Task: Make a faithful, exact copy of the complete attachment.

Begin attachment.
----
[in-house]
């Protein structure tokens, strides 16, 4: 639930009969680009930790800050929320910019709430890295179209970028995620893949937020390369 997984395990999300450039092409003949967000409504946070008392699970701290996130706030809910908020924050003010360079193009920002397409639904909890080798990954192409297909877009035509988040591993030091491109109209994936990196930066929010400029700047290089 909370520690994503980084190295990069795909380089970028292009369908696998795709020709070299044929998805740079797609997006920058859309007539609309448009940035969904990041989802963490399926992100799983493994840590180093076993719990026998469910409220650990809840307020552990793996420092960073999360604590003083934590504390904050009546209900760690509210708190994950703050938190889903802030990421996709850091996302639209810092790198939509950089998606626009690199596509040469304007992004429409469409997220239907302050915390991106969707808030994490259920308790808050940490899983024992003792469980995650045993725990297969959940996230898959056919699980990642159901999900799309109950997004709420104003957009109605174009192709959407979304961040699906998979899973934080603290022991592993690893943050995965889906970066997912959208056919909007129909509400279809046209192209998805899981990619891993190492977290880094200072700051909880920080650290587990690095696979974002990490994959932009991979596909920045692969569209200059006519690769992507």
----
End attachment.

[in-house]
């Protein structure tokens, strides 16, 4: 639930009969680009930790800050929320910019709430890295179209970028995620893949937020390369 997984395990999300450039092409003949967000409504946070008392699970701290996130706030809910908020924050003010360079193009920002397409639904909890080798990954192409297909877009035509988040591993030091491109109209994936990196930066929010400029700047290089 909370520690994503980084190295990069795909380089970028292009369908696998795709020709070299044929998805740079797609997006920058859309007539609309448009940035969904990041989802963490399926992100799983493994840590180093076993719990026998469910409220650990809840307020552990793996420092960073999360604590003083934590504390904050009546209900760690509210708190994950703050938190889903802030990421996709850091996302639209810092790198939509950089998606626009690199596509040469304007992004429409469409997220239907302050915390991106969707808030994490259920308790808050940490899983024992003792469980995650045993725990297969959940996230898959056919699980990642159901999900799309109950997004709420104003957009109605174009192709959407979304961040699906998979899973934080603290022991592993690893943050995965889906970066997912959208056919909007129909509400279809046209192209998805899981990619891993190492977290880094200072700051909880920080650290587990690095696979974002990490994959932009991979596909920045692969569209200059006519690769992507």